I feel I clutter with too much text sometimes. I'd like to space it out more, maybe, but the the pacing gets really screwed up, and I'm not sure how much more I can just 'show' instead of 'tell'.

That does make me feel better about the box paneling, though I have somewhat of an action-y comic...it's alot easier to play with the more different panels in a fight scene though.

May I ask what Cans of Beans is about? You only have the first few pages, right? Normally wouldn't change the subject but some of your DA stuff piqued my interest.
I just use visual cues to figure out if something looks like there's too much text in one area. If it looks too wordy from just the thumbnails, that's a good sign that you should redo the thumbnails. The best thing about doing thumbnail sketches is that they don't take very long to do, so you can kick the can around a lot.

Cans of Beans is a comedy-drama story about two college guys who end up rooming together for a school year, and in the process, mature together. And there's a werewolf thrown in there somewhere. : D


My comic is wordy probably in too many instances...I'll try it out more though.

lol random werewolves all around! I'll be keeping an eye on it. Webcomics have kinda become a big thing for me.

Personally, I think webcomics are the wave of the future for comics in general. I know more and more people who read comics online rather than go buy a comic from a brick-and-mortar store. I'm still not sure of the economical/profit side of how webcomics work in comparison to traditional printed comics, but I feel like webcomics are far more accessible to readers just from sheer convenience and gigantic variety of stories and genres.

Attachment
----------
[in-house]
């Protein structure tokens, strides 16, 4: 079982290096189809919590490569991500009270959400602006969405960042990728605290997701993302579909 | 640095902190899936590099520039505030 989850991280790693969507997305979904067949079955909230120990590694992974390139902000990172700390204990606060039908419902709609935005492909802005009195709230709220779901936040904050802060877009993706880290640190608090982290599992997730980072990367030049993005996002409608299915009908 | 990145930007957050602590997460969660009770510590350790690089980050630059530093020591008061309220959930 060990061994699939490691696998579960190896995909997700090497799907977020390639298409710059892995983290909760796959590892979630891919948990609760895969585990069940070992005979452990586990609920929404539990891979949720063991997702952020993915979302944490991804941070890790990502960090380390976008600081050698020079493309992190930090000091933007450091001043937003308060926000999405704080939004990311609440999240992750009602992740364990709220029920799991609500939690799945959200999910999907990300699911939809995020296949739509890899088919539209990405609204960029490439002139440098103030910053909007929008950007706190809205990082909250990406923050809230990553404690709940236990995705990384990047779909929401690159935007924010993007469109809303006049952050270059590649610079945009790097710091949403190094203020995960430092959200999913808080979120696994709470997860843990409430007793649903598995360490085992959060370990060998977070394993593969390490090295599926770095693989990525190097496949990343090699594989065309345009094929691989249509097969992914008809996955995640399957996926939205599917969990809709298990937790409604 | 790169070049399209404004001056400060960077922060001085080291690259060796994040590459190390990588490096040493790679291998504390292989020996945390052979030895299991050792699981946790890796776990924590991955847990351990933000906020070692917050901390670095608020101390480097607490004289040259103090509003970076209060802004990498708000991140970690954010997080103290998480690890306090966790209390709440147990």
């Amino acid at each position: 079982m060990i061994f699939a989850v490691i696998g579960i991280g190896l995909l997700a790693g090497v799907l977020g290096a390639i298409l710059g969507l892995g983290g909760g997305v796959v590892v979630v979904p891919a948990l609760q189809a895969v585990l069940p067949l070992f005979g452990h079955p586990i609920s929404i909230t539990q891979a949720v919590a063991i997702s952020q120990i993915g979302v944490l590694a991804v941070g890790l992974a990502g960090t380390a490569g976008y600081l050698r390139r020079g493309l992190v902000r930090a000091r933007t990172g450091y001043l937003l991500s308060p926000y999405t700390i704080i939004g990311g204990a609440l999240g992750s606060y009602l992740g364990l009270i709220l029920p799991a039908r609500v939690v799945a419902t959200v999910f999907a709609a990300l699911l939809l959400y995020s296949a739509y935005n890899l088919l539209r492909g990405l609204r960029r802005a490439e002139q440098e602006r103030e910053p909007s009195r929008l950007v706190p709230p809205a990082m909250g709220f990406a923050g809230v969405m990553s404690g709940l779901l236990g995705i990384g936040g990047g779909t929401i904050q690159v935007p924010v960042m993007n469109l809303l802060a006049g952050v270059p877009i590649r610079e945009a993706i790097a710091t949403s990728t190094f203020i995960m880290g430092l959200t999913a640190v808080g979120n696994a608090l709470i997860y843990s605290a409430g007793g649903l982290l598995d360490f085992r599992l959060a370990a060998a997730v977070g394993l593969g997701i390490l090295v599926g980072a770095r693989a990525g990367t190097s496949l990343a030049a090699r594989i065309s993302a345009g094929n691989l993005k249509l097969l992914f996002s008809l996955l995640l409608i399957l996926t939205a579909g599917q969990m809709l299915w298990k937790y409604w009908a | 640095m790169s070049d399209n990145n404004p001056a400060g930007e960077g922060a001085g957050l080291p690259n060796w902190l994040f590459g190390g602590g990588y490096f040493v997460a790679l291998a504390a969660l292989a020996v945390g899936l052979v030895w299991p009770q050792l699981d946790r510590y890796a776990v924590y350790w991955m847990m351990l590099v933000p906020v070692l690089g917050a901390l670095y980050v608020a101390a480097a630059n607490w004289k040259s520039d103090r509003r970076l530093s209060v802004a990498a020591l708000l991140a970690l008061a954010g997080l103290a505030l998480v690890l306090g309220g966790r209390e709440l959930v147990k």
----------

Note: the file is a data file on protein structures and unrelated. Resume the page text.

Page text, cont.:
Glad you're interested in my comic!
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The most important step in all art pieces is the thumbnailing process. You draw tiny little sketches of the entire page to get a feeling of how the page will be set up. And most importantly, take your time on these tiny little detail-less pages. This controls your entire composition, after all.

Here's a thumbnail sample of my first page of my comic, Cans of Beans.
User Image


Wow, that's...pretty good. Most comics utilize a simple boxing style for most pages don't they?

And thank you for the example. smile
Yeah, it's best to just work with simple panels, especially if you're more concerned about clarity. The more unique paneling styles might be fun and cool, but they're hard to work with and sometimes, hard to read.

No problem! I like helping people out.


I feel I clutter with too much text sometimes. I'd like to space it out more, maybe, but the the pacing gets really screwed up, and I'm not sure how much more I can just 'show' instead of 'tell'.

That does make me feel better about the box paneling, though I have somewhat of an action-y comic...it's alot easier to play with the more different panels in a fight scene though.

May I ask what Cans of Beans is about? You only have the first few pages, right? Normally wouldn't change the subject but some of your DA stuff piqued my interest.
I just use visual cues to figure out if something looks like there's too much text in one area. If it looks too wordy from just the thumbnails, that's a good sign that you should redo the thumbnails. The best thing about doing thumbnail sketches is that they don't take very long to do, so you can kick the can around a lot.